Marc Simont

Many Moons by James Thurber (Harcourt, 1990)

Many Moons by James Thurber (Harcourt, 1990)

The Northeast Children’s Literature Collection mourns the loss of our good friend, Marc Simont. Mr. Simont placed a significant amount of his work here and joined us at the CT Children’s Book Fair four times between 1993 and 2002. He was talented, charming and witty, and will be sincerely missed.

Stray Dog, retold and illustrated by Marc Simont (HarperCollins, 2001)

Stray Dog, retold and illustrated by Marc Simont (HarperCollins, 2001)

The finding aid at Archives & Special Collections at the Thomas J. Dodd Research Center describes Mr. Simont:

Marc Simont was born November 23, 1915, in Paris, France to Joseph and Dolores Simont from the Catalonian region of northeastern Spain. Joseph was an illustrator and artist/reporter for L’Illustration in Paris. Because his parents moved frequently Marc attended schools in Paris, Barcelona, and New York and became a U.S. citizen in 1926. Though he later attended art schools he considered his father his greatest teacher. He studied art in Paris at Académie Julian, Académie Ranson, and Andre Lhoté School. In the U.S. he attended the New York National Academy of Design and Jerry Farnsworth’s summer school in Provincetown, Mass. He worked as assistant to mural painters Francis S. Bradford (1939 N. Y. World’s Fair) and Ezra Winter (Library of Congress).

The Happy Day by Ruth Krauss (HarperCollins, 1949).

The Happy Day by Ruth Krauss (HarperCollins, 1949).

Simont’s first illustration job was for a pulp magazine that folded before he could collect his $25. Eventually he became an author and illustrator of children’s books, greatly influenced by Ursula Nordstrom, editor of Harper Bros. He illustrated books by Ruth Krauss, James Thurber, Marjorie Weinman Sharmat, Karla Kuskin among others. His illustrations for Janice May Udry’s A Tree is Nice won the Caldecott Medal in 1957, and he received Caldecott Honors for his pictures in Ruth Krauss’s The Happy Day and his own The Stray Dog. Simont has also been recognized by the Child Study Association, Society of Illustrators, N.Y. Academy of Sciences, N.J. Institute of Technology, American Institute of Graphic Arts, and Boston Globe/Horn Book Honor.  In 2008 his political cartoons were awarded the Hunter College James Aronson Award for “Cartooning With A Conscience.”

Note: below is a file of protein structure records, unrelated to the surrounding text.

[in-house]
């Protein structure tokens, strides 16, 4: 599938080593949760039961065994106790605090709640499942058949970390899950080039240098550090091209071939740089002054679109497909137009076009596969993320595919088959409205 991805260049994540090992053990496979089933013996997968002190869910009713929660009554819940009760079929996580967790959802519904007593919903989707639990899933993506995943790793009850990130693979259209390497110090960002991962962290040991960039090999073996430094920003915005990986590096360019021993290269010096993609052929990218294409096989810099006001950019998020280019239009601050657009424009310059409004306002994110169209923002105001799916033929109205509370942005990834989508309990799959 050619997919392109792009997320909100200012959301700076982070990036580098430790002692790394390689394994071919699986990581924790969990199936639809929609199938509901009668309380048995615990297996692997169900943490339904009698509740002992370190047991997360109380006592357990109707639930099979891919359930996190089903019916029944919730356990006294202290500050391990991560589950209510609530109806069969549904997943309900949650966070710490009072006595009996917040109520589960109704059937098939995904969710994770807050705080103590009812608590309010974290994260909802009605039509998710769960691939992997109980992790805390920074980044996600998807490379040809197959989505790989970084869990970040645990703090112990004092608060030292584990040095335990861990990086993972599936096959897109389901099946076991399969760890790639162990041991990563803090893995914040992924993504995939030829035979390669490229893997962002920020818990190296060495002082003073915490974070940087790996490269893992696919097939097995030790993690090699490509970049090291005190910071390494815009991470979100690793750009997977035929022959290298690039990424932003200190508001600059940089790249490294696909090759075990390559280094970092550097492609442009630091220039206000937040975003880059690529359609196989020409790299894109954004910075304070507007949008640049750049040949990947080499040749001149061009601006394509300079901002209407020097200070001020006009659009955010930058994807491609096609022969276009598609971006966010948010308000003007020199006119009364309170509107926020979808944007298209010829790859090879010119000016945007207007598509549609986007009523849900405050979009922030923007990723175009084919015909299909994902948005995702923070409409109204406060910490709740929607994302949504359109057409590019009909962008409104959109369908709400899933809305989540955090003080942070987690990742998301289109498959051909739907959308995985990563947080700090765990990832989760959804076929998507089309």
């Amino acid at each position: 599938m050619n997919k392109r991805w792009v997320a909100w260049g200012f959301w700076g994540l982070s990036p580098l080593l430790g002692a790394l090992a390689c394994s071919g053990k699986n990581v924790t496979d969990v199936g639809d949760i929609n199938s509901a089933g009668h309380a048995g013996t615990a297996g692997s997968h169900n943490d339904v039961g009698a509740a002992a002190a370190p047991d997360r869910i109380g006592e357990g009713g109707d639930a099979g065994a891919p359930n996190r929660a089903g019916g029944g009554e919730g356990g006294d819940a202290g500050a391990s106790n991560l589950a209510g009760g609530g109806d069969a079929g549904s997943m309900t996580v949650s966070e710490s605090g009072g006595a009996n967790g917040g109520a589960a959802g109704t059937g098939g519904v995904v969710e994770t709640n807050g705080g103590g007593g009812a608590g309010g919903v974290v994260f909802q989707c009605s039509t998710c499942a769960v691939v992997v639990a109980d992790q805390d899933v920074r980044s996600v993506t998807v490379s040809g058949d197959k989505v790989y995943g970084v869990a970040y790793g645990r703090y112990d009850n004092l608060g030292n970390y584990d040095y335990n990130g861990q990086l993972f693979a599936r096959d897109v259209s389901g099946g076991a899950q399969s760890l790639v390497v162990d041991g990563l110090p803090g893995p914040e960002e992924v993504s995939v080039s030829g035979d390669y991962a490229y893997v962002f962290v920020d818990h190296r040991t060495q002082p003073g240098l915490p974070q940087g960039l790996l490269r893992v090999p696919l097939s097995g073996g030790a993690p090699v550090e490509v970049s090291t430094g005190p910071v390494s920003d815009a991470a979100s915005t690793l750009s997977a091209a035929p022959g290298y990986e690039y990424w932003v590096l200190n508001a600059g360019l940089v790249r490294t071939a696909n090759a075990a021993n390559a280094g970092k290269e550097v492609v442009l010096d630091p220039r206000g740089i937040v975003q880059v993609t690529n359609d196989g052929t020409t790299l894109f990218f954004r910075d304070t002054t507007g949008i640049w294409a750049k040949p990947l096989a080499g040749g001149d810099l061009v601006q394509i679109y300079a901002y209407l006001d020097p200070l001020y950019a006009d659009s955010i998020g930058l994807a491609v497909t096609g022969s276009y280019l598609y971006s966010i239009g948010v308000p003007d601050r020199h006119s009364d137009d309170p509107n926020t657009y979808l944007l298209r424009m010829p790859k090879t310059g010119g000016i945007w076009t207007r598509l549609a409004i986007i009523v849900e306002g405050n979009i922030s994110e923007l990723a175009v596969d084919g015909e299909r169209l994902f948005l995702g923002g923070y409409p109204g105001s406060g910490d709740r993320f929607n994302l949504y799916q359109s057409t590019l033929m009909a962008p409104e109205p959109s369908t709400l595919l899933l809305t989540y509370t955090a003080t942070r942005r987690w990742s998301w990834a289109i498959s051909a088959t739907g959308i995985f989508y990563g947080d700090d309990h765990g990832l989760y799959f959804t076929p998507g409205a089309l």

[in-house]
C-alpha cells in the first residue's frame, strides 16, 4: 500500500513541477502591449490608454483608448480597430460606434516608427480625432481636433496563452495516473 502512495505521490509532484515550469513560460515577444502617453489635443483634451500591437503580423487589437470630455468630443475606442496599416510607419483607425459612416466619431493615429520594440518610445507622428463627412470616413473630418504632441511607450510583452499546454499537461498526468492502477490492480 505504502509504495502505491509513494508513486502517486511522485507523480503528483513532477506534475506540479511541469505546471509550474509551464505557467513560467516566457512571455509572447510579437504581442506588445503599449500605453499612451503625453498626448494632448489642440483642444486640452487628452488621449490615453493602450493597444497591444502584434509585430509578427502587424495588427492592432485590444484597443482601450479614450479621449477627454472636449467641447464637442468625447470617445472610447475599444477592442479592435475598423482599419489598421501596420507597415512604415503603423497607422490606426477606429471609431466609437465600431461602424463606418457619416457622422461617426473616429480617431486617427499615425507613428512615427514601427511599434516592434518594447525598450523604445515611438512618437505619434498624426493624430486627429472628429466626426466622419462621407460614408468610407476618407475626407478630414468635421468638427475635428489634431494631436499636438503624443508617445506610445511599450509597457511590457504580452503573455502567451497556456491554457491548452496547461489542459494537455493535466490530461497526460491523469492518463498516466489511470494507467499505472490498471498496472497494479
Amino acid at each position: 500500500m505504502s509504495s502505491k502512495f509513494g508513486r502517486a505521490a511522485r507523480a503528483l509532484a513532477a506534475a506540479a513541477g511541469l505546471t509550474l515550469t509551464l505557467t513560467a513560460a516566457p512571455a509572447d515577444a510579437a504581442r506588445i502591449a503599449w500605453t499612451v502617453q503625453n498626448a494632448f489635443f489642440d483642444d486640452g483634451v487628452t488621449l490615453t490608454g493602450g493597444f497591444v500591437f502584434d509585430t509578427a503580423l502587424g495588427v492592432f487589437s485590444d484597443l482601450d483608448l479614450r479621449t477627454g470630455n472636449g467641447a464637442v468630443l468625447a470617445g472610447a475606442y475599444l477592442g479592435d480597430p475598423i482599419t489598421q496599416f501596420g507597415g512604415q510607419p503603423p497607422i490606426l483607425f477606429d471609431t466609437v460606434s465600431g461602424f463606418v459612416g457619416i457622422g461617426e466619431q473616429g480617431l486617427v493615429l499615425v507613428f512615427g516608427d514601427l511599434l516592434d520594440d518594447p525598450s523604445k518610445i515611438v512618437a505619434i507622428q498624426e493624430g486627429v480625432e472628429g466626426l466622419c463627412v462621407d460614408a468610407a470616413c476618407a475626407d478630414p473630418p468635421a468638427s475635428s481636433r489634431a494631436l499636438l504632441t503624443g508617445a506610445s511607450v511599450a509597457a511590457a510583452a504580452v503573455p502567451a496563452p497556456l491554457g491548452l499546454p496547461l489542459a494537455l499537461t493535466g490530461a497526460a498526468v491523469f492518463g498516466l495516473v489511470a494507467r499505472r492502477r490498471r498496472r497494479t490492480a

The 13 Clocks by James Thurber (Simon and Schuster, 1950).

The 13 Clocks by James Thurber (Simon and Schuster, 1950).

This curator’s favorite book is The Philharmonic Gets Dressed, by Karla Kuskin, published in 1982 by Harper and Row.  Kuskin’s story, in which “one hundred and five people are getting dressed to go to work”  is accompanied by Simont’s illustrations showing the musicians bathing, dressing, traveling to the concert hall, and “turning the black notes on white pages into a symphony.”

The Philharmonic Gets Dressed by Karla Kuskin (Harper and Row, 1982).

The Philharmonic Gets Dressed by Karla Kuskin (Harper and Row, 1982).

A wonderful story about Simont is retold in his obituary which appeared in the New York Times on July 16, 2013.  Simont and Robert McCloskey lived together in Greenwich Village when McCloskey was working on his classic Make Way for Ducklings.  In order to study ducklings more thoroughly for his drawings and with Simont’s assent, he brought home a family of ducklings which lived in the bathtub for several months.

Rest in peace, Mr. Simont.

–Terri J. Goldich

Tomie dePaola receives Society of Illustrators’ Lifetime Achievement Award

CongrOliver Button is a Sissy (pg. 5)atulations, Tomie!  According to the Society’s home page, “The Lifetime Achievement Awards were established in 2005 by past chairs of The Original Art. Nominees must be judged to have a body of work that documents an innovative and pioneering contribution to the field of children’s book illustration, and final selection is made by artists whose work has been juried into the previous year’s show. ”